The Workforce Drive
by Scott D. Coon
Table of Contents|
parts: 1, 2, 3. 4
The changing shifts soon said their goodbyes, and Joey and Mike left in the same shuttle that had delivered Frank and Reg. After seeing them off, Frank wasted no time getting back into the logs. So much work for so little ore. Why hadn’t McKenna pulled them off of this dud? There had to be something, or the company would’ve shut down the platform and moved it to something more profitable.
As Frank dug for answers, Reg got some coffee brewing. “Hey,” called Reg from across the operations room, “did Joey look off to you?”
Frank thought for a second and replied, “Yeah, he did.”
Slowly scooping beans into the machine, Reg said, “Upstairs, Joey said some stuff, some crazy stuff.”
“Crazier than usual?” chuckled Frank. “Or just more crap about the ancient history of ‘labor unions’ or whatever?”
“Actually, it was crazier,” said Reg. He started the machine and turned around. “He said I should get out ‘before the price was too high’.”
The price for a ticket to Hestia had been going up because of the pirates, which the news said were a mix of criminals, survivalists, and assorted nut jobs living on various old ships and hiding amongst the asteroids. They’d been known to raid the Hestia-bound transports for supplies and to attack mining platforms for who knows why. Frank had never seen a pirate vessel, but the news made it sound like he hadn’t been looking hard enough.
“I think he meant something else,” said Reg, the coffee gurgling behind him. “Like something bad would happen if I didn’t leave soon. I asked him what he was talking about, and he said only that things been changing. Like, the new hires have no ties.”
“Neckties?” asked Frank. “Like less bureaucrats in suits, more real working grunts like us?” He tugged at his McKenna-blue coveralls.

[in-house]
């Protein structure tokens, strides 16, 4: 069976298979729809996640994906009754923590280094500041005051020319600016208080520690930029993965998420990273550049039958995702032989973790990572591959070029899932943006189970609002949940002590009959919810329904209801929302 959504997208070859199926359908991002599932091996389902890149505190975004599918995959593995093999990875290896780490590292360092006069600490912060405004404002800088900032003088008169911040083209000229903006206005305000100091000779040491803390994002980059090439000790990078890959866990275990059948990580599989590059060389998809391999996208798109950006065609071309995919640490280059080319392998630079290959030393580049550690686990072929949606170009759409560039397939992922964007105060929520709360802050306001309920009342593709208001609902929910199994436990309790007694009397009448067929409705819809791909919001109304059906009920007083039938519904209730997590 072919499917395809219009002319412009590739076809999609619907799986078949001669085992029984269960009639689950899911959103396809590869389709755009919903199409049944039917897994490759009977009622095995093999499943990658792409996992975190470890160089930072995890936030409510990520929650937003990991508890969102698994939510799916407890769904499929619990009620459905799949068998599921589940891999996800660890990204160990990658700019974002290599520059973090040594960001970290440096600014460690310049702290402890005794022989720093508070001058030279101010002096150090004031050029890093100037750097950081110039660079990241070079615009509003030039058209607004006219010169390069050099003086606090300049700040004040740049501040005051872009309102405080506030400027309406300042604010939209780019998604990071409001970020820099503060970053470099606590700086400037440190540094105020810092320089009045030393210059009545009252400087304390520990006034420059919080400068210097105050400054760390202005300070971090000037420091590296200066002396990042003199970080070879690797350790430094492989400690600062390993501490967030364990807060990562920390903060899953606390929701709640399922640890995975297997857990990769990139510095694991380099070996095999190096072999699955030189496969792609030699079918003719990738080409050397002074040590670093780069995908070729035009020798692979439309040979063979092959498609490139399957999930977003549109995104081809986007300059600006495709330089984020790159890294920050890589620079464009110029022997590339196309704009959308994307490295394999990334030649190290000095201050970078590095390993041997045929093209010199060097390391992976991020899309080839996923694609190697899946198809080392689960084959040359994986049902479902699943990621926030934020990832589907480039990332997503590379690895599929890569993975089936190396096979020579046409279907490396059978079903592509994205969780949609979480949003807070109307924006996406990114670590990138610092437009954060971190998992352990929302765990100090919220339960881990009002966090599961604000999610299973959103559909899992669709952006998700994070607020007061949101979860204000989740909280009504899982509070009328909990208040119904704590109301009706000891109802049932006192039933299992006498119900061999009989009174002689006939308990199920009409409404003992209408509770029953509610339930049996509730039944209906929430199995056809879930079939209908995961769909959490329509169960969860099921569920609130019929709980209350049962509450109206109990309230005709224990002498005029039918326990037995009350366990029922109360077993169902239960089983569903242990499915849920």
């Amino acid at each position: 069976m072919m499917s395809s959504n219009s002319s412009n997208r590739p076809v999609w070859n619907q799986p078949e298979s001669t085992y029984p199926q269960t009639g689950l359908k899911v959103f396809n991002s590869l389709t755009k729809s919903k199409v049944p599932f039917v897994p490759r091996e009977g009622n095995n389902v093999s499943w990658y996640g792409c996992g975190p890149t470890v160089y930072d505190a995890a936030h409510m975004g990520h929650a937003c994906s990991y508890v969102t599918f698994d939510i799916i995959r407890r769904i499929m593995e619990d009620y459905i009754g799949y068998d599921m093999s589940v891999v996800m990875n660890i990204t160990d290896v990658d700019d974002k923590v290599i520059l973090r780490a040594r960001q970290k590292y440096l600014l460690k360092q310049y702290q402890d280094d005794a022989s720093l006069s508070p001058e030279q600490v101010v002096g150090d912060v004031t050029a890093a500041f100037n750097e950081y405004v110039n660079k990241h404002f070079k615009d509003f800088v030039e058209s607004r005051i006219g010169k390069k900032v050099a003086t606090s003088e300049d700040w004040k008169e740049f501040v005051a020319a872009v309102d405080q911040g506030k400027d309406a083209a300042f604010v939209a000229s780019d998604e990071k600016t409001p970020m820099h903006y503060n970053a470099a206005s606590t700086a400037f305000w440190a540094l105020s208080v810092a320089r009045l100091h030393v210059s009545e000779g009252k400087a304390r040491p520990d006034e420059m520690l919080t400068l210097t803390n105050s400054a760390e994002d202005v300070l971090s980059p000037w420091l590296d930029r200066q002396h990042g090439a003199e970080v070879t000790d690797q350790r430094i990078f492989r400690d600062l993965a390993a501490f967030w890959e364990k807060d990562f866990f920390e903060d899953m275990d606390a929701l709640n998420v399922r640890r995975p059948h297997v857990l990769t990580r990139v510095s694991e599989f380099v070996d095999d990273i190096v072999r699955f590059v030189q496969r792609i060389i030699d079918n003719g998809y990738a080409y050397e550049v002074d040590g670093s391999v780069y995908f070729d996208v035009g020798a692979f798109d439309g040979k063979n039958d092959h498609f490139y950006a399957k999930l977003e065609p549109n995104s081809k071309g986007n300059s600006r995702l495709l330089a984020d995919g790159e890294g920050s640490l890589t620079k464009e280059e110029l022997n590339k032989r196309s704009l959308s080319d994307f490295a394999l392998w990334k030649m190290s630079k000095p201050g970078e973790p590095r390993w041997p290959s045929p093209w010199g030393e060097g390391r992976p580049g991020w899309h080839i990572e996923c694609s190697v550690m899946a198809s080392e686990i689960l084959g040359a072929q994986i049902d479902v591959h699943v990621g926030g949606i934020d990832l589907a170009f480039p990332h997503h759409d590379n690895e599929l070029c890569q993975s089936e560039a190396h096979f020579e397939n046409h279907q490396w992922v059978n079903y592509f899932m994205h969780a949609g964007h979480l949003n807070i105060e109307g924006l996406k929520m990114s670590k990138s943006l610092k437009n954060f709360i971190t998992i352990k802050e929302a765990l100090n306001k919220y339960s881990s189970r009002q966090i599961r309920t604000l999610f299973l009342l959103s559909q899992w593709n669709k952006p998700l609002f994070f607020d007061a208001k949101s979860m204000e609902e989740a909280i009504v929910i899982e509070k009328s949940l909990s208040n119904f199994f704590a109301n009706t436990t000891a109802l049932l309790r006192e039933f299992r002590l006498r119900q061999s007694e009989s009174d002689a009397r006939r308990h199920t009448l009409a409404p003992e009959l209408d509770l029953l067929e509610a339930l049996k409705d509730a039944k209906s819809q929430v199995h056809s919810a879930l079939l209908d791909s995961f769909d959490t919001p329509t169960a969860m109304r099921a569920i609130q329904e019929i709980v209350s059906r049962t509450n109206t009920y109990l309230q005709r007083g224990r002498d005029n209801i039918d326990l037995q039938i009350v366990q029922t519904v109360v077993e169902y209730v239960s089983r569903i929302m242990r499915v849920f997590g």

“No, I think like guys with nothing and no one to go back to,” explained Reg, “And he said the companies ain’t bringing out families anymore. And some other stuff I didn’t get. He wouldn’t let me come back downstairs until I promised to skip out on what was left of my contract and buy a ticket home as soon as this week was up. He said he was leaving right after he got his paycheck.”
“Wow,” muttered Frank.
“I know, right?”
“No,” said Frank. He quickly tore off his shoes and socks. “I mean-wow, did you feel that?”
“Feel what?” asked Reg.
Frank stood and closed his eyes. With his bare feet pressed into the metal floor, he felt it again, a short stampede of shudders. He looked over to a holographic display that showed the Heads-up Tree, a grid of colored boxes that gave an instant status of every system and sensor on their entire mining platform. The computer had all of the boxes glowing green; all was well. But as the next shudder rolled through the rig, the Tree blinked and the boxes were not all green, some were yellow or even red, indicating that all was very not well. But it only lasted for a faction of a second before switching back. And Frank wondered whether he had really seen it at all.
“Everything is optimal,” said Reg, now leaning over the Tree display, “temperature, depth, flow rate. But you’re feeling a thing? Wasn’t your last ‘thing’ just some gravel clinging to the gravity generator?”
Still lost in the blink, Frank nodded. Then he asked, “Did you see...?”
“Now you’re feeling and seeing things?” asked Reg, with a smirk. “What was it?”
Frank shrugged, then sat and put on his socks and shoes. “I’ll go out and visually inspect,” he said.
“I’ll go,” offered Reg.
“Nah,” said Frank. “I want to check it myself.”
“You want me to shut it down first?” asked Reg.